Monday – Much has passed unwritten, and must remain chronicled only in my mind. After the initial depression upon arriving here, I began to enjoy things here pretty well, and felt good about the whole thing – but that didn’t last either. Actually, I still like it here, and probably it is better than most stateside assignments, and the ‘danger’ involved in the combat missions is something I never think about. But it’s just the separation and doubt and wondering what’s gonna happen that gets to me. Plus the fact of the Air Force and my total dissatisfaction, frustration, and sickness with and of my being in it. It’s warping my perspective of everything else in my life. And buried deep down beneath it all, hidden away in my rationalizations and carefree attitudes, is the spirit-destroying knowledge of my participation in this sick, evil war when I really don’t think I should. Weakness, fear, and lack of a principle/rational opinion base, are the reasons I’m here and the reason I stay.
Tuesday the 25th
– things are still going badly. Woke up late, almost missed my briefing, didn’t make the MARS call home about the R&R that I meant to make this morning… We blew the IG inspection and I think Col. Smith suspects it was my fault. Gave me an RBI because I forgot to pay my club dues! Too fuckin’ much.
Sept 21, 1971
Since I wrote here last, a new star of hope has arisen on the horizon and I have hitched my wagon to it. We’ll see where the ride takes me. If I don’t make it out the door, I may have to go over the wall. They say the wall has gotten a lot of good men… an’ the last guy tried, well, his cell buddies all said it was obviously suicide and not a break at all. Guess you reach that point after a while. Even in desperation, it’s hard to do. Even walking out the front door is hard, dangerous and risky. They say the hard part is on the outside, though. How do you make it to safety and peace and freedom after you get out? Do you dare walk down the street? Can you survive in that jungle, that war? So what do you do? You just press on, hope they decide to let you out easily, and if they don’t you just keep moving, punching lightly ‘til you break right on out. If they do, God bless Gen. Ryan’s nasty little heart! See what develops. Right now it’s too soon to know. Pray for 36-12!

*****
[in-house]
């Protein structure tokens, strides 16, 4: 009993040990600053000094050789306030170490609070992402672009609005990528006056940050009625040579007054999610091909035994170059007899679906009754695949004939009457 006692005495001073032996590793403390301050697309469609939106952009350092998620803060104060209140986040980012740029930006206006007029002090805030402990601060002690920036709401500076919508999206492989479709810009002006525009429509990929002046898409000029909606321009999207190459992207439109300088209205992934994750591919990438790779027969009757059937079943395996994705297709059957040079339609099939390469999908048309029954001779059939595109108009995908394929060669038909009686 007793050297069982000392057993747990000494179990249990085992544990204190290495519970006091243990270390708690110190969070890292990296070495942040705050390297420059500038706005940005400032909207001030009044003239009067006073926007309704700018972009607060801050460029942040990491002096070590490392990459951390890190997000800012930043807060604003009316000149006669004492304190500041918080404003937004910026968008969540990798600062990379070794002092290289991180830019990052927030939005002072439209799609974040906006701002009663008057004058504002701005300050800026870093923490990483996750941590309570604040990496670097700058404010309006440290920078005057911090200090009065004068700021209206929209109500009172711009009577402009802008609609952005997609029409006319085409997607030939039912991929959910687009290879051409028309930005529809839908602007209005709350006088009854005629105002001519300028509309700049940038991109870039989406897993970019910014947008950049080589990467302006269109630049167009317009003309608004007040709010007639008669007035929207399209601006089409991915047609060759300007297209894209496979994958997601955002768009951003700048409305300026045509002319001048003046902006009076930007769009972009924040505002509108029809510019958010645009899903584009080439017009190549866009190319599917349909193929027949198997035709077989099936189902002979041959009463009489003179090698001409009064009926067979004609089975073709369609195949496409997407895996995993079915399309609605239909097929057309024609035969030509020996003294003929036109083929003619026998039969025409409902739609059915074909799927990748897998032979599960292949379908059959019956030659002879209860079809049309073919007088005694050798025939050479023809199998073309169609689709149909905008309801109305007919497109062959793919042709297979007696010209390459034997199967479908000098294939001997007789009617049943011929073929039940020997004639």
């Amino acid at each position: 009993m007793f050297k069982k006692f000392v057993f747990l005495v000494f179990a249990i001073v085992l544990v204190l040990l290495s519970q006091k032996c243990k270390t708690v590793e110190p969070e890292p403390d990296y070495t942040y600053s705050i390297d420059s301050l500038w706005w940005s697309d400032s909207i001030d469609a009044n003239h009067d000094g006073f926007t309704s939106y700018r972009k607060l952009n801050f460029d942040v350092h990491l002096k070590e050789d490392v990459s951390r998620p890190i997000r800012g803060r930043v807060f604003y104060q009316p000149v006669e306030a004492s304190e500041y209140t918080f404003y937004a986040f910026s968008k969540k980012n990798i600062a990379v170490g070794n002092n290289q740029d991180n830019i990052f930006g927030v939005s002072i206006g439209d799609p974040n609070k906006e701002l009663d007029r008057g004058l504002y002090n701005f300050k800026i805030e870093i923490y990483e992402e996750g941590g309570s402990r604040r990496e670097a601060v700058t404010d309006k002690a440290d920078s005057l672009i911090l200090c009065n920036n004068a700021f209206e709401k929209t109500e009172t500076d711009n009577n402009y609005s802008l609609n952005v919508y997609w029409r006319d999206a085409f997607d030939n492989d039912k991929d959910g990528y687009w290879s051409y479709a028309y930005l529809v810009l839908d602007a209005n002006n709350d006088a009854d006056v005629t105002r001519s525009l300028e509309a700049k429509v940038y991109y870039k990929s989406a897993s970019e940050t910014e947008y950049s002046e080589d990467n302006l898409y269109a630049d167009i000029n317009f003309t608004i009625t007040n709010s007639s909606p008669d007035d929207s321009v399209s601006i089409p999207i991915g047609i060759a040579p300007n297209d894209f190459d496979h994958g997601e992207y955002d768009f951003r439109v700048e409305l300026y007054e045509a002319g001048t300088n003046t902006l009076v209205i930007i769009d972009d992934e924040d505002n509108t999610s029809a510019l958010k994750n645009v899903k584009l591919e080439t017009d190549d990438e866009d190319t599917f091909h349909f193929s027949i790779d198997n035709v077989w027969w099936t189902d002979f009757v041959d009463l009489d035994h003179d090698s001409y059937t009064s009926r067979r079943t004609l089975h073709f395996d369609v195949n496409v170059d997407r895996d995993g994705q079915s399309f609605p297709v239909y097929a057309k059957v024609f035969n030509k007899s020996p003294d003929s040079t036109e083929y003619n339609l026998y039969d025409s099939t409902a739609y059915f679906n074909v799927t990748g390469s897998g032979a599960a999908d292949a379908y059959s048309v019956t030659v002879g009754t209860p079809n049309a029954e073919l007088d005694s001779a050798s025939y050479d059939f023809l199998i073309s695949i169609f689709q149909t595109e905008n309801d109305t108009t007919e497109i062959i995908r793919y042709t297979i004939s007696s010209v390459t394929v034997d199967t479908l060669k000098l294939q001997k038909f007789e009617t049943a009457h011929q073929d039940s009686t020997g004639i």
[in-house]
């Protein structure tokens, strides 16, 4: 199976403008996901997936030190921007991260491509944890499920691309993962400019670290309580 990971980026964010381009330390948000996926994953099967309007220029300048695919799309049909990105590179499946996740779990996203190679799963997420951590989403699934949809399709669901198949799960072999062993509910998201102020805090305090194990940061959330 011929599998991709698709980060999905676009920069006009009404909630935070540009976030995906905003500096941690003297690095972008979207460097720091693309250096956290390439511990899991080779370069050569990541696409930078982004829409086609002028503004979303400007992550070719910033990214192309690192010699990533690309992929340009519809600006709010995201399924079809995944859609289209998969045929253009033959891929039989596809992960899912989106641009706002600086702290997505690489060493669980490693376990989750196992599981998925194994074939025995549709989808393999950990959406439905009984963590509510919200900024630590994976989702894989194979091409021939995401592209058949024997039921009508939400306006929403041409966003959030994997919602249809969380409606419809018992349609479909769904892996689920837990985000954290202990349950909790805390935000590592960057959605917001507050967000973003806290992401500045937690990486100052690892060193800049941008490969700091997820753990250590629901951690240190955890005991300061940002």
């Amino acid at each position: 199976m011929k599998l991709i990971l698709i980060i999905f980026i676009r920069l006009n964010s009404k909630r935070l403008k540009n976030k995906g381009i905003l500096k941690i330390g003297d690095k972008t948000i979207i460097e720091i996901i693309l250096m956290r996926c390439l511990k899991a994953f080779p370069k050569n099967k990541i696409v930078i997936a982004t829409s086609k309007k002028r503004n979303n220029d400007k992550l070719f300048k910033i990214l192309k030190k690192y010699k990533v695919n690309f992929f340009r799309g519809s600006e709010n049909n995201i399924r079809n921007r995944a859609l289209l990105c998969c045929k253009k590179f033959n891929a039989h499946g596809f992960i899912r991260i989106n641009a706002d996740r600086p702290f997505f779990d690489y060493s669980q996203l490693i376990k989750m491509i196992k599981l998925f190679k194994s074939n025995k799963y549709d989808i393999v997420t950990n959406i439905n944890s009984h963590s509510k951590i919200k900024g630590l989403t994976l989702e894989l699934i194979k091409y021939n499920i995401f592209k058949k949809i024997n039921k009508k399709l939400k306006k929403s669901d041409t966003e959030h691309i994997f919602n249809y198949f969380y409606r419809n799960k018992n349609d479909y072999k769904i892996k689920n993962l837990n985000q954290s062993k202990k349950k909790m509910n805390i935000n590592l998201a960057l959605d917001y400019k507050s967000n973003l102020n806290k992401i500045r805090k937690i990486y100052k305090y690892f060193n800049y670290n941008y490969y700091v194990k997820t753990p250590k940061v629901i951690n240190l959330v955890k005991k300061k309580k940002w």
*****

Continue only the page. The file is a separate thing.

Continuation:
October 5, 1971
Probably not much here about the important events of the last few weeks… but I have made my decision, and I’m following it out, whatever it leads to. I have to do it for my own self-realization. Whatever that may mean.
9 Nov 1971 1500 Zulu
Riding home in the 141, reflecting back over my year – give or take a few days – in Southeast Asia, three months at DaNang and nine at Nakhon Phanom. It’s been a shitty year; the only good thing about it, as I said at the H&F party, has been the good people I have known. In DaNang it was ‘Fuckin’ Chipper,’ who could drink more whiskey and still get up sober and fly than anybody I ever saw – which he claimed was because before he went to bed he drank water equal to the amount of liquor he had drunk that night, – Ron and ‘Alice’, Chuck and Mike, Hernandez, little Annie and Bat and the other crazy hootch mamasans.
The best times and friends were at NKP – Davis, who’s probably still in Thailand, and Esposito, who kept me sane through it all. Breen and his crazy ‘parrot’ taught me more about flying than anybody. Lucas and Lough, big Tim, Neelis, Schwartz and Comfort, God, too many great guys to remember. And the great Thai girls who took care of the hootch, Toy in the hootch bar, and Ba, our other bartender, who so kindly taught me to respect Thai customs like not pointing the bottom of your foot at someone (“No do!” and a pat on the foot) and told me “Buddha say, not too much, not too little, just enough!” and then I knew I was a Buddhist too – they made it possible to live under the conditions we found ourselves in there.
Then there was the 94th – Brodie the Super-rapper, Skeeter, and X-wray; and the guys on the line: Frank Bright, who saved my ass downtown (maybe more than once!), Willie, Bell, the Joneses, Davis and his haircut! What a group. Washington the mail guy, the Zoomies: Rob and his cards, Young and Foster, the Nails, and of course, John Ryan, also a Nail, the only guy we knew who died in the war. In Cambodia. And Nixon says there’s no American troops in Cambodia.
Good times in town, much of which I don’t remember, the Wan Pen, Pulley’s Cultural Center, Hong Kong sword movies and trips to the countryside, Mekong whiskey and Thai weed. Nit and ‘my-mee nu-ut”, samlak rides and hot pepper. What a scene!
And the greatest thing of all, here I am going home, finally, alive! It’s hard to believe it’s over.